|Publication number||US4909243 A|
|Application number||US 07/221,698|
|Publication date||Mar 20, 1990|
|Filing date||Jul 20, 1988|
|Priority date||Jul 20, 1988|
|Also published as||CA1322309C, DE68913615D1, DE68913615T2, EP0352086A1, EP0352086B1|
|Publication number||07221698, 221698, US 4909243 A, US 4909243A, US-A-4909243, US4909243 A, US4909243A|
|Inventors||Margaret A. Frank, Frank M. Freeman, George Cherry|
|Original Assignee||E. R. Squibb & Sons, Inc.|
|Export Citation||BiBTeX, EndNote, RefMan|
|Patent Citations (11), Non-Patent Citations (2), Referenced by (72), Classifications (8), Legal Events (4)|
|External Links: USPTO, USPTO Assignment, Espacenet|
The present invention relates to a dressing system useful for the treatment of wounds and particularly concerns a dressing especially suitable for leg ulcers.
In the area of wound care, which is understood to include burns, pressure sores, ulcers and the like, it is typical to focus the choice/design of dressings or medicaments on the specific requirements of the wound itself. The most complete and effective wound care, however, concerns itself additionally with the needs of:
(1) the epithelium, which is the tender area of new cell growth directly peripheral to the wound; and,
(2) the surrounding non-wounded skin. Indeed, many dermatologists feel that care of the epithelium and surrounding skin is paramount in the successful treatment of wounds, such as leg ulcers. Since the epithelium is the area in which the actual healing occurs (i.e., it is generally accepted that healing of a wound occurs by cell growth from the periphery inward), great care should be taken not to damage this area. Problems occur during dressing changes when either the dressing adheres to this area or when the new cell growth becomes entwined within the matrix of the dressing. Injury to the epithelium during dressing changes can effectively negate the care provided to the wound.
The non-wounded skin beyond the epithelium is usually in contact with some portion of the wound dressing system which maintains the dressing positioned on the wound. For example, the surrounding skin may be covered for extended periods with a wrap and/or adhesive to hold the dressing in place. Many such dressings can irritate this surrounding skin and compound the problem to the patient. This is especially true in the area of leg ulcers wherein the surrounding skin can easily become sensitized by strong medicaments and is often plagued with flaking, scaling and eczema.
The time frame for the changing of dressings depends on the above concerns and therefore opinions as to how often dressings should be changed vary drastically. It may be highly desirable to change dressings often in certain cases where the wound is emitting a large volume of exudate. Also, considering the various types of dressings available and the various stages in the healing process, dressings should ideally be altered to optimally treat the then-present condition of the wound.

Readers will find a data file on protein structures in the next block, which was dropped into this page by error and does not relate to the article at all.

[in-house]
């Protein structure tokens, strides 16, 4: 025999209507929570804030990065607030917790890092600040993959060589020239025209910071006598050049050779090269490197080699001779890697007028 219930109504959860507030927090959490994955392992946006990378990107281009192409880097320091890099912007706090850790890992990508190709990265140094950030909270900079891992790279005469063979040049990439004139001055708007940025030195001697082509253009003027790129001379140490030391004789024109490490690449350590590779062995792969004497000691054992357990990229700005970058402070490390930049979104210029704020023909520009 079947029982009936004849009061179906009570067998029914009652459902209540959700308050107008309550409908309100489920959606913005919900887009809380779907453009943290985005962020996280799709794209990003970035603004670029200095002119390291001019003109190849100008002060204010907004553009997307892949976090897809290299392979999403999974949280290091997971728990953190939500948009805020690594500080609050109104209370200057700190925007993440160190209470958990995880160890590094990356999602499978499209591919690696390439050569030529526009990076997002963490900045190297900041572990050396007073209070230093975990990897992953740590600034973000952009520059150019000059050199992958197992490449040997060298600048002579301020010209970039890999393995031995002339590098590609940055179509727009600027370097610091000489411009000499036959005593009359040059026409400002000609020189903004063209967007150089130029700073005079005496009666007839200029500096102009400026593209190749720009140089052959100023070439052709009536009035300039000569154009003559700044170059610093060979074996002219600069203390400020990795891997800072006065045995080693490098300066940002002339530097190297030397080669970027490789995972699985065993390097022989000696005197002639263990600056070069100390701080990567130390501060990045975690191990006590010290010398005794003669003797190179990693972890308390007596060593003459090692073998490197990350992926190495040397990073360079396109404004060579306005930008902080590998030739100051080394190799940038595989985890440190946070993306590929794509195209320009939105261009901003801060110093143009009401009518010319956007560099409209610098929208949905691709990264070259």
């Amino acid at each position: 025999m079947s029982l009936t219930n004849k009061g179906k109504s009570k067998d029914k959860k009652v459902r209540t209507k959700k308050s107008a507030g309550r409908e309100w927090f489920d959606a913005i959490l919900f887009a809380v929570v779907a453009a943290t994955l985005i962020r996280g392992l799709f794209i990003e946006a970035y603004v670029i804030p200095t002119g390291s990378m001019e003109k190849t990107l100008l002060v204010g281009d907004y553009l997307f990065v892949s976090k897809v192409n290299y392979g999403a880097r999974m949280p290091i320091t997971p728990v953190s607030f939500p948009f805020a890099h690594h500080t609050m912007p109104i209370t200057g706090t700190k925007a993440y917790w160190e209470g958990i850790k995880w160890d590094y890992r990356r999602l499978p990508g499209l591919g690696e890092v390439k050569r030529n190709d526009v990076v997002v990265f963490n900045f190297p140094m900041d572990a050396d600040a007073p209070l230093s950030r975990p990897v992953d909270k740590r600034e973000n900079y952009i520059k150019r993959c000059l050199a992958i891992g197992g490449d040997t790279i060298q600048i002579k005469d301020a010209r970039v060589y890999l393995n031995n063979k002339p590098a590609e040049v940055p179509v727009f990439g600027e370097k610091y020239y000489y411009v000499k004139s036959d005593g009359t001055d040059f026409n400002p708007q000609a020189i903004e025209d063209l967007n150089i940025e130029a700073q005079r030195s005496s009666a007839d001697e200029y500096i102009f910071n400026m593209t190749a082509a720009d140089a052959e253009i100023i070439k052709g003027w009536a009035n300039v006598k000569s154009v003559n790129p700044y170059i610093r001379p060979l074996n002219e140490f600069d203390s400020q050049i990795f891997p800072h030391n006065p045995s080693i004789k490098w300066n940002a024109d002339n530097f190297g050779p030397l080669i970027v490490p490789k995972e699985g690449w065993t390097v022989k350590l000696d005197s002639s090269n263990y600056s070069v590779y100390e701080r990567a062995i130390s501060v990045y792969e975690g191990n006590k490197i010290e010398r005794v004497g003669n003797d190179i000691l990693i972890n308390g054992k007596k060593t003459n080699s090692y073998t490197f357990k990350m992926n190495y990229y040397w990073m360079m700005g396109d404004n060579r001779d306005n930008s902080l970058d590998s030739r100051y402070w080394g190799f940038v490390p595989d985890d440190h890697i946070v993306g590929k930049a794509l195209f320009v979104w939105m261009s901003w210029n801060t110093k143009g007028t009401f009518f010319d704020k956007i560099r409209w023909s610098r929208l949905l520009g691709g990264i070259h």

In the area of leg ulcers one type of treatment presently used comprises the application of gauze to the ulcer and the utilization of a compression wrap to secure the gauze to the ulcer. Since the gauze quickly becomes saturated, frequent changes are necessary and damage to the epithelium and surrounding skin may occur. If the gauze is left on for too long a period, the exudate which contains proteolytic enzymes can begin to digest the patient's surrounding skin.
A second type of treatment is the Unna's Boot (commercially available from Biersdorf, Inc.) which comprises a zinc paste-containing bandage wrapped around the patient's leg from above the toes to below the knee. Other Unna's Boot/zinc impregnated treatments are available from Miles and Graham Field. This dressing is typically left in place for a week at a time and absorbent pads must be applied to the outside of the dressing in the area of the ulcer to absorb excess exudate. Seepage of exudate throughout the wrap is common, however, and damage to the skin and epithelium is inevitable.
A wound dressing system which could facilitate frequent dressing changes, while protecting the epithelium and surrounding non-wounded skin, would be a useful addition to the wound care art.
In accordance with the present invention a two-piece wound dressing system facilitating frequent dressing changes and protection of the delicate surrounding skin is disclosed. The wound dressing system comprises an adhesive baseplate which covers the surrounding skin and which has an aperture through which the wound is exposed. A wound pad, having a dressing element of a known wound dressing material, is placed over the aperture and releaseably adhesive means are provided to keep the wound pad in contact with the wound.
FIG. 1 is a cross-sectional view of a wound dressing system of the present invention.
FIG. 2 is a view of the wound contacting surface of a wound pad of the present system.
FIGS. 3, 4 and 5 illustrate the wound dressing systems of the present invention shown cross-sectionally in the relationship with the wound area.
As mentioned above, the wound dressing of the present invention provides more versatile wound care in that dressing changes can be made as often as required without the fear of damaging the delicate healing skin peripheral to the wound. This is possible because the baseplate can be left in place on the surrounding healthy skin for extended periods of time. The wound pad is maintained in place over the wound by whatever means are employed to attach the pad to the baseplate. Means for attaching the pad to the baseplate should be releaseable and optionally resealable so that a first pad can be removed and a second can be sealed in its place on the baseplate.
Thus, the wound dressing of the present invention provides more complete care to the wound area, especially in the care of leg ulcers, in that a more versatile treatment can be given to the wound itself while ensuring protection to the surrounding area.